Lincoln, Political Writings and Speeches
This topic had almost no interest to me. Then, when I was walking home the other day from a friends house, I found a copy of Cambridge’s Political Writings and Speeches in one of those free book boxes, and I was laughing to myself when I grabbed it that I have the worst taste in books.
I thought because of the topic and because it was a textbook, it was going to be boring, but it really drew me in. Some facts: I knew Lincoln was born in a log cabin, but didn’t realize he had only a combined 1 year of schooling in total. I thought it was going to be one of those situations where the rumor was that he was born in a log cabin, but he actually had had an illustrious childhood.
Some thoughts: I was expecting the topic of slavery to represent a smaller majority of the things he talked about, but that subject dominated his speeches. It makes sense when you think about the broader historical context: this debate was literally ripping the country apart. But just based on the other political writers I’ve read, usually the topic they are most famous for ends up being a very small part of the grand total of their writings.
Some of the things Lincoln writes about feel so prescient, a modern politician could copy his speech word for word in today’s climate. I’m going to include some quotes below.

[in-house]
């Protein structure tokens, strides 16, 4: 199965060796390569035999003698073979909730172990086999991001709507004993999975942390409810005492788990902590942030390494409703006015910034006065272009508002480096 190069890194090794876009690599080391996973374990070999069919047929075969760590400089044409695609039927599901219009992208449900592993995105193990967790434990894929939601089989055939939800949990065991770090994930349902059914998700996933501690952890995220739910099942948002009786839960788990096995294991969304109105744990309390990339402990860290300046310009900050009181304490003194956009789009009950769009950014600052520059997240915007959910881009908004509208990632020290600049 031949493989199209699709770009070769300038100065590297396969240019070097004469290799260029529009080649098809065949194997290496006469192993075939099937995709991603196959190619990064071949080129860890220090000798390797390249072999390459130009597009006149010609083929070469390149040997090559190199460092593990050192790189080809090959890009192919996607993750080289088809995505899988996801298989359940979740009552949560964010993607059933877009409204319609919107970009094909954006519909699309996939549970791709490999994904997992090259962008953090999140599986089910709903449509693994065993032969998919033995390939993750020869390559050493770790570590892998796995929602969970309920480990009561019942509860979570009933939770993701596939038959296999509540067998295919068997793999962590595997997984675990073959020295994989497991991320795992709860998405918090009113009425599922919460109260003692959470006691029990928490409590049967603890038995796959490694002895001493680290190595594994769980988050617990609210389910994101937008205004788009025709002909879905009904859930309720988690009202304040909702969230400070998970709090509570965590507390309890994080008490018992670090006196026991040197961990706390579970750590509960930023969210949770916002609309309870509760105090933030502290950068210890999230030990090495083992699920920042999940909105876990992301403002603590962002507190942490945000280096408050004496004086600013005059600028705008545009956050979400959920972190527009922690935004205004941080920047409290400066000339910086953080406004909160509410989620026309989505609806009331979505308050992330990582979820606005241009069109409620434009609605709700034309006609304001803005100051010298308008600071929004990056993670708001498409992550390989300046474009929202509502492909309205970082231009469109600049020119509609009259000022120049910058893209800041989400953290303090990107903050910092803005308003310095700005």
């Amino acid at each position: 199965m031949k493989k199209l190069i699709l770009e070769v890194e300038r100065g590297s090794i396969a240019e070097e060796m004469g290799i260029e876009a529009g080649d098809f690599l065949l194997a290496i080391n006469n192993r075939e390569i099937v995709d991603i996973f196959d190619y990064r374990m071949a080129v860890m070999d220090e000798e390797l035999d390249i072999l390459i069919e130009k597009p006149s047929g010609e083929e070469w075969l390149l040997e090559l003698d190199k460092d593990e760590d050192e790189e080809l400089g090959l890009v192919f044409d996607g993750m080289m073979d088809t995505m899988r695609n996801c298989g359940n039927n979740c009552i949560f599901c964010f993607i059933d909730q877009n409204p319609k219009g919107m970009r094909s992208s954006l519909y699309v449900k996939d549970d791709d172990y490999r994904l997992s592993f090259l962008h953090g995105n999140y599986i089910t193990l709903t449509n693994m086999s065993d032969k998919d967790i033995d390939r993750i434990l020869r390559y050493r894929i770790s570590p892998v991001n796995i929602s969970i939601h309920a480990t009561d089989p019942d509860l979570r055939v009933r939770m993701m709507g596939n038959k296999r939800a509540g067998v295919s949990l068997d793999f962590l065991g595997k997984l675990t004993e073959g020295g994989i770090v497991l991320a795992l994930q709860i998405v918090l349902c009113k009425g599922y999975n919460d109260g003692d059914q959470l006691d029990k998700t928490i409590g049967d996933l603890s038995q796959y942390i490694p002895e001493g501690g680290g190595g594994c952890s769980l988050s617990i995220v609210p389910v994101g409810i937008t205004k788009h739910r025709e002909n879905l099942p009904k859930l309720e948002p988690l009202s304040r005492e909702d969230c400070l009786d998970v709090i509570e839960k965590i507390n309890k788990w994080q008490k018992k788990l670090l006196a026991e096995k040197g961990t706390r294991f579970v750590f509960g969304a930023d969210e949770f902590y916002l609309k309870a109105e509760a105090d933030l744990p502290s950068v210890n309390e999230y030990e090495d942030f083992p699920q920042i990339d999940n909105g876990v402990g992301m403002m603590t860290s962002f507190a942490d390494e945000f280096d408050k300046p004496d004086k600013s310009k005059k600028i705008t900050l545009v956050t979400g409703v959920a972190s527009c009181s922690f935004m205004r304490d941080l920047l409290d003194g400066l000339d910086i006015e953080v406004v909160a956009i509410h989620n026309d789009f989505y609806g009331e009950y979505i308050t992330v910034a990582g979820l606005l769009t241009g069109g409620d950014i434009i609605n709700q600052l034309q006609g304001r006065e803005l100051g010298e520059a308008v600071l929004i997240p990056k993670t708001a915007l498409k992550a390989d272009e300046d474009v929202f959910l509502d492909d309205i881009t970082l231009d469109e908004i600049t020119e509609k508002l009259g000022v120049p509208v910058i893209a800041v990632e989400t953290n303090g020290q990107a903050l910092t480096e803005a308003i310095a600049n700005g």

At what point shall we expect the approach of danger? By what means shall we fortify against it? Shall we expect some transatlantic military giant, to step the Ocean, and crush us at a blow? Never! All the armies of Europe, Asia, and Africa combined, with all the treasure of the earth (our own excepted) in their military chest; with a Buonaparte for a commander, could not by force, take a drink from the Ohio, or make a track on the Blue Ridge, in a trial of a thousand years. At what point then is the approach of danger to be expected. I answer if it ever reach us, it must spring up amongst us. It cannot come from abroad. If destruction be out lot, we must ourselves be its author and finisher. As a nation of freemen, we must live through all time, or die by suicide. I hope I am over wary; but if I am not, there is, even now, something of ill-omen amongst us. I mean the increasing disregard for law which pervades the country; the crowing disposition to substitute the wild and furious passions, in lieu of the sober judgment of Courts’ and the worse than savage mobs, for the executive ministers of justice. This disposition is awfully fearful in any community; and that it now exists in ours, though grating to our feelings to admit, it would be a violation of truth, an insult to our intelligence to deny. Accounts of outrages committed by mobs, form the every-day news of the times. They have pervaded the country, from New England to Louisiana; … – Address to the Young Men’s Lyceum